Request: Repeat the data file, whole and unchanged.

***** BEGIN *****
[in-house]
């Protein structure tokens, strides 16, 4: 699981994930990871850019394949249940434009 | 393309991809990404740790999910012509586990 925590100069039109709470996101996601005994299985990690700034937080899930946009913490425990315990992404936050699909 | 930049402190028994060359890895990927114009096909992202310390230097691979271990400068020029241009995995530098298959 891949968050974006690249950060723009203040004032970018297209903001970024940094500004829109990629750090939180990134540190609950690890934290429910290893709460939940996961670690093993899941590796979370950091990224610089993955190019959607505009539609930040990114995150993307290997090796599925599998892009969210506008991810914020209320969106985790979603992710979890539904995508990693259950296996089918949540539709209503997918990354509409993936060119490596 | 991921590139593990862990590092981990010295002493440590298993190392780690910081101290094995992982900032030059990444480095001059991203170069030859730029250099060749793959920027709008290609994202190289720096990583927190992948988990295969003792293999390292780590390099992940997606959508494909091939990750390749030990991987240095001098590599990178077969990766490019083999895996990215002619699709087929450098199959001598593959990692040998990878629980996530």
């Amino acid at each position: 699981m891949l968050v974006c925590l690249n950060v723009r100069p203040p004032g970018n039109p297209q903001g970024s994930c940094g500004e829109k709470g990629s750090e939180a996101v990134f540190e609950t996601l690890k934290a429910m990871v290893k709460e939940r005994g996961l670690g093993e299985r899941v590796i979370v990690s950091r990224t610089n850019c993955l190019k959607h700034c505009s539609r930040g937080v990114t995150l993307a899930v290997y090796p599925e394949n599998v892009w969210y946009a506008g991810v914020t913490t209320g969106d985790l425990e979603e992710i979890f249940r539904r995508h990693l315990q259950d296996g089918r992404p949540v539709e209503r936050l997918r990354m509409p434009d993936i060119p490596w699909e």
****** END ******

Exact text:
[in-house]
């Protein structure tokens, strides 16, 4: 699981994930990871850019394949249940434009 | 393309991809990404740790999910012509586990 925590100069039109709470996101996601005994299985990690700034937080899930946009913490425990315990992404936050699909 | 930049402190028994060359890895990927114009096909992202310390230097691979271990400068020029241009995995530098298959 891949968050974006690249950060723009203040004032970018297209903001970024940094500004829109990629750090939180990134540190609950690890934290429910290893709460939940996961670690093993899941590796979370950091990224610089993955190019959607505009539609930040990114995150993307290997090796599925599998892009969210506008991810914020209320969106985790979603992710979890539904995508990693259950296996089918949540539709209503997918990354509409993936060119490596 | 991921590139593990862990590092981990010295002493440590298993190392780690910081101290094995992982900032030059990444480095001059991203170069030859730029250099060749793959920027709008290609994202190289720096990583927190992948988990295969003792293999390292780590390099992940997606959508494909091939990750390749030990991987240095001098590599990178077969990766490019083999895996990215002619699709087929450098199959001598593959990692040998990878629980996530």
């Amino acid at each position: 699981m891949l968050v974006c925590l690249n950060v723009r100069p203040p004032g970018n039109p297209q903001g970024s994930c940094g500004e829109k709470g990629s750090e939180a996101v990134f540190e609950t996601l690890k934290a429910m990871v290893k709460e939940r005994g996961l670690g093993e299985r899941v590796i979370v990690s950091r990224t610089n850019c993955l190019k959607h700034c505009s539609r930040g937080v990114t995150l993307a899930v290997y090796p599925e394949n599998v892009w969210y946009a506008g991810v914020t913490t209320g969106d985790l425990e979603e992710i979890f249940r539904r995508h990693l315990q259950d296996g089918r992404p949540v539709e209503r936050l997918r990354m509409p434009d993936i060119p490596w699909e």